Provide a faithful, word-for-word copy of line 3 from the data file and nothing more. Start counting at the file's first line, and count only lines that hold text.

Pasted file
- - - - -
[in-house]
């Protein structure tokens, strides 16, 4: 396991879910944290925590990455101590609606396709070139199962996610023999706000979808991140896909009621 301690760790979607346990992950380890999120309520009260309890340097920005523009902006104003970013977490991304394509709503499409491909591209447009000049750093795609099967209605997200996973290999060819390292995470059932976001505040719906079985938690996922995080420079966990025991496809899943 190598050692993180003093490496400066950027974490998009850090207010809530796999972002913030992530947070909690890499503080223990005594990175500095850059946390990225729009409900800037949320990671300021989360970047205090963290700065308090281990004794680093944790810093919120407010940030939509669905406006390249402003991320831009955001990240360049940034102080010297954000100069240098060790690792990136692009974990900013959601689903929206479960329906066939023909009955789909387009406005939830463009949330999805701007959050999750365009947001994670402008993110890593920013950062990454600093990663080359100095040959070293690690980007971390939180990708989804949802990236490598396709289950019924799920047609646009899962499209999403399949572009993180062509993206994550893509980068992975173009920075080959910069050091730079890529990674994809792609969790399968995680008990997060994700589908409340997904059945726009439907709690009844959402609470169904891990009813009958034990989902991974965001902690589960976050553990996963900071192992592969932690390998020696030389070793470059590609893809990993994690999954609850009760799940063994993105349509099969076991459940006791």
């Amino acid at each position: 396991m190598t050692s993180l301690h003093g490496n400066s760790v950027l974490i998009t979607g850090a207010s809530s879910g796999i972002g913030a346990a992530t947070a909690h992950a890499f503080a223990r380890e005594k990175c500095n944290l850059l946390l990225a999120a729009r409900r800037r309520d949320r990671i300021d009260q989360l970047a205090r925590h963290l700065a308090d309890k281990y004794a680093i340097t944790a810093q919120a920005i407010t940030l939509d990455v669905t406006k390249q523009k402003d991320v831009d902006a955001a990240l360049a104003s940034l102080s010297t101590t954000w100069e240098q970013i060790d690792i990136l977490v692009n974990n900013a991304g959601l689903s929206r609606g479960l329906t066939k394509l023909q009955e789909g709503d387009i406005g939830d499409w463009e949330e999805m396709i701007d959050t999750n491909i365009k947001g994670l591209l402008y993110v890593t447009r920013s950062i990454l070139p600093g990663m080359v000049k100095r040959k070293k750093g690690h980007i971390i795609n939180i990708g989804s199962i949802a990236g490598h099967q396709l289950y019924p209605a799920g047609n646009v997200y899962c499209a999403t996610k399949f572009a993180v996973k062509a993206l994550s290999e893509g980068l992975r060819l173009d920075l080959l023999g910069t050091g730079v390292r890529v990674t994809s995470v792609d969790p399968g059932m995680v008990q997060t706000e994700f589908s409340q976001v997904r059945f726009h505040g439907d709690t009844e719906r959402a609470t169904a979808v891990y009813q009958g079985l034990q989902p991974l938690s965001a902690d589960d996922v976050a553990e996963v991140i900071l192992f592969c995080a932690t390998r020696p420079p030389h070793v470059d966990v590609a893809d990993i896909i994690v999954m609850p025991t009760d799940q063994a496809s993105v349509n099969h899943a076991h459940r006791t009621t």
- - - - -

């Amino acid at each position: 396991m190598t050692s993180l301690h003093g490496n400066s760790v950027l974490i998009t979607g850090a207010s809530s879910g796999i972002g913030a346990a992530t947070a909690h992950a890499f503080a223990r380890e005594k990175c500095n944290l850059l946390l990225a999120a729009r409900r800037r309520d949320r990671i300021d009260q989360l970047a205090r925590h963290l700065a308090d309890k281990y004794a680093i340097t944790a810093q919120a920005i407010t940030l939509d990455v669905t406006k390249q523009k402003d991320v831009d902006a955001a990240l360049a104003s940034l102080s010297t101590t954000w100069e240098q970013i060790d690792i990136l977490v692009n974990n900013a991304g959601l689903s929206r609606g479960l329906t066939k394509l023909q009955e789909g709503d387009i406005g939830d499409w463009e949330e999805m396709i701007d959050t999750n491909i365009k947001g994670l591209l402008y993110v890593t447009r920013s950062i990454l070139p600093g990663m080359v000049k100095r040959k070293k750093g690690h980007i971390i795609n939180i990708g989804s199962i949802a990236g490598h099967q396709l289950y019924p209605a799920g047609n646009v997200y899962c499209a999403t996610k399949f572009a993180v996973k062509a993206l994550s290999e893509g980068l992975r060819l173009d920075l080959l023999g910069t050091g730079v390292r890529v990674t994809s995470v792609d969790p399968g059932m995680v008990q997060t706000e994700f589908s409340q976001v997904r059945f726009h505040g439907d709690t009844e719906r959402a609470t169904a979808v891990y009813q009958g079985l034990q989902p991974l938690s965001a902690d589960d996922v976050a553990e996963v991140i900071l192992f592969c995080a932690t390998r020696p420079p030389h070793v470059d966990v590609a893809d990993i896909i994690v999954m609850p025991t009760d799940q063994a496809s993105v349509n099969h899943a076991h459940r006791t009621t």